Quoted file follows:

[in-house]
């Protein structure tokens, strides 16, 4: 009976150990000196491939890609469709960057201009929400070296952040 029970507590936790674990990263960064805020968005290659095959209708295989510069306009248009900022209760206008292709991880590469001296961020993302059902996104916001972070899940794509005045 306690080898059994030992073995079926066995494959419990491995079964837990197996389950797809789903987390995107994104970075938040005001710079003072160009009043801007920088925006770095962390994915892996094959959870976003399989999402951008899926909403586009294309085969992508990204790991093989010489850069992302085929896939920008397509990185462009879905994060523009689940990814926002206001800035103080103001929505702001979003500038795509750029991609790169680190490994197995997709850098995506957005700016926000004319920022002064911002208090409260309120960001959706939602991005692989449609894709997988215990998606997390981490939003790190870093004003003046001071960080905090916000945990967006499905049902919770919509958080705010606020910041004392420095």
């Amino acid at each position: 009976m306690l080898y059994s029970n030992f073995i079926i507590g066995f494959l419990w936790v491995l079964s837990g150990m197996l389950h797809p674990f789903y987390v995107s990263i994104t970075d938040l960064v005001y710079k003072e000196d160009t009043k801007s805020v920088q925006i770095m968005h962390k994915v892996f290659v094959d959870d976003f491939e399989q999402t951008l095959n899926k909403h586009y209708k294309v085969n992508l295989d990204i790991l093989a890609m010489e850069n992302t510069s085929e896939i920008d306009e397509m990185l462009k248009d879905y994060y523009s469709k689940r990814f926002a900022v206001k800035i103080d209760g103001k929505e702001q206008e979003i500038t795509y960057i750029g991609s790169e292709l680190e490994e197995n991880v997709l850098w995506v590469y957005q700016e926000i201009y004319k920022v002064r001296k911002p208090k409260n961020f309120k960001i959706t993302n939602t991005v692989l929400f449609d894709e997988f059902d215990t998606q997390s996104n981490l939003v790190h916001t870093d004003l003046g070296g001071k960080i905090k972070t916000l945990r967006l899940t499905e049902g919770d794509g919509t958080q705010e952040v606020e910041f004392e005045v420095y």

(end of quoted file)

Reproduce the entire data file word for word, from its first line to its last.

[in-house]
């Protein structure tokens, strides 16, 4: 009976150990000196491939890609469709960057201009929400070296952040 029970507590936790674990990263960064805020968005290659095959209708295989510069306009248009900022209760206008292709991880590469001296961020993302059902996104916001972070899940794509005045 306690080898059994030992073995079926066995494959419990491995079964837990197996389950797809789903987390995107994104970075938040005001710079003072160009009043801007920088925006770095962390994915892996094959959870976003399989999402951008899926909403586009294309085969992508990204790991093989010489850069992302085929896939920008397509990185462009879905994060523009689940990814926002206001800035103080103001929505702001979003500038795509750029991609790169680190490994197995997709850098995506957005700016926000004319920022002064911002208090409260309120960001959706939602991005692989449609894709997988215990998606997390981490939003790190870093004003003046001071960080905090916000945990967006499905049902919770919509958080705010606020910041004392420095």
């Amino acid at each position: 009976m306690l080898y059994s029970n030992f073995i079926i507590g066995f494959l419990w936790v491995l079964s837990g150990m197996l389950h797809p674990f789903y987390v995107s990263i994104t970075d938040l960064v005001y710079k003072e000196d160009t009043k801007s805020v920088q925006i770095m968005h962390k994915v892996f290659v094959d959870d976003f491939e399989q999402t951008l095959n899926k909403h586009y209708k294309v085969n992508l295989d990204i790991l093989a890609m010489e850069n992302t510069s085929e896939i920008d306009e397509m990185l462009k248009d879905y994060y523009s469709k689940r990814f926002a900022v206001k800035i103080d209760g103001k929505e702001q206008e979003i500038t795509y960057i750029g991609s790169e292709l680190e490994e197995n991880v997709l850098w995506v590469y957005q700016e926000i201009y004319k920022v002064r001296k911002p208090k409260n961020f309120k960001i959706t993302n939602t991005v692989l929400f449609d894709e997988f059902d215990t998606q997390s996104n981490l939003v790190h916001t870093d004003l003046g070296g001071k960080i905090k972070t916000l945990r967006l899940t499905e049902g919770d794509g919509t958080q705010e952040v606020e910041f004392e005045v420095y």